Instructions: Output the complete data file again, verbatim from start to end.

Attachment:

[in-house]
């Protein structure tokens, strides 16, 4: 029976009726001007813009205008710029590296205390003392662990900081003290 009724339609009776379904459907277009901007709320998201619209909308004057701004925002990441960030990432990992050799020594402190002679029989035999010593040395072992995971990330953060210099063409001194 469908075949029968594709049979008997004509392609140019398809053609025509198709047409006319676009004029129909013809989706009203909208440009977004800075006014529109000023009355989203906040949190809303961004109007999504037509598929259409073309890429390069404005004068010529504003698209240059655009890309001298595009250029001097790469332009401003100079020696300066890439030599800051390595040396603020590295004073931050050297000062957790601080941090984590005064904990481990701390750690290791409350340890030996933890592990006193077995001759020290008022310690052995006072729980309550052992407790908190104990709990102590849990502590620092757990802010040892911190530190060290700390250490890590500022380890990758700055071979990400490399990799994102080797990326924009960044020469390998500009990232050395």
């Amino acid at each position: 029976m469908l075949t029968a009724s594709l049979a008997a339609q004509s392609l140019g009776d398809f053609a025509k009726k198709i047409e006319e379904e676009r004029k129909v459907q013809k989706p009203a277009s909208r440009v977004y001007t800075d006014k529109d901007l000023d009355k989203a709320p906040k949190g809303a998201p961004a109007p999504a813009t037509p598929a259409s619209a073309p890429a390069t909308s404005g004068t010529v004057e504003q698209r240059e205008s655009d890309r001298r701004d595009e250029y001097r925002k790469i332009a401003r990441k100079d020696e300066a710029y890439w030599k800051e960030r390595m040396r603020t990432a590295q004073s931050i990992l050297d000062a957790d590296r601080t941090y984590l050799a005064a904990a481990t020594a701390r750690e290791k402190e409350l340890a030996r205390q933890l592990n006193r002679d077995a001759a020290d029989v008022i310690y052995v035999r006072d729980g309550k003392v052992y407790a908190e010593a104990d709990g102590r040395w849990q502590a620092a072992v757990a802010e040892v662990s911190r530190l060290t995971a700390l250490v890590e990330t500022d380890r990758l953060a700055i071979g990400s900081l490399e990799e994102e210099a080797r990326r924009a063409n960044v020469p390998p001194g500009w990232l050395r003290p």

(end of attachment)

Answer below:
[in-house]
């Protein structure tokens, strides 16, 4: 029976009726001007813009205008710029590296205390003392662990900081003290 009724339609009776379904459907277009901007709320998201619209909308004057701004925002990441960030990432990992050799020594402190002679029989035999010593040395072992995971990330953060210099063409001194 469908075949029968594709049979008997004509392609140019398809053609025509198709047409006319676009004029129909013809989706009203909208440009977004800075006014529109000023009355989203906040949190809303961004109007999504037509598929259409073309890429390069404005004068010529504003698209240059655009890309001298595009250029001097790469332009401003100079020696300066890439030599800051390595040396603020590295004073931050050297000062957790601080941090984590005064904990481990701390750690290791409350340890030996933890592990006193077995001759020290008022310690052995006072729980309550052992407790908190104990709990102590849990502590620092757990802010040892911190530190060290700390250490890590500022380890990758700055071979990400490399990799994102080797990326924009960044020469390998500009990232050395």
């Amino acid at each position: 029976m469908l075949t029968a009724s594709l049979a008997a339609q004509s392609l140019g009776d398809f053609a025509k009726k198709i047409e006319e379904e676009r004029k129909v459907q013809k989706p009203a277009s909208r440009v977004y001007t800075d006014k529109d901007l000023d009355k989203a709320p906040k949190g809303a998201p961004a109007p999504a813009t037509p598929a259409s619209a073309p890429a390069t909308s404005g004068t010529v004057e504003q698209r240059e205008s655009d890309r001298r701004d595009e250029y001097r925002k790469i332009a401003r990441k100079d020696e300066a710029y890439w030599k800051e960030r390595m040396r603020t990432a590295q004073s931050i990992l050297d000062a957790d590296r601080t941090y984590l050799a005064a904990a481990t020594a701390r750690e290791k402190e409350l340890a030996r205390q933890l592990n006193r002679d077995a001759a020290d029989v008022i310690y052995v035999r006072d729980g309550k003392v052992y407790a908190e010593a104990d709990g102590r040395w849990q502590a620092a072992v757990a802010e040892v662990s911190r530190l060290t995971a700390l250490v890590e990330t500022d380890r990758l953060a700055i071979g990400s900081l490399e990799e994102e210099a080797r990326r924009a063409n960044v020469p390998p001194g500009w990232l050395r003290p």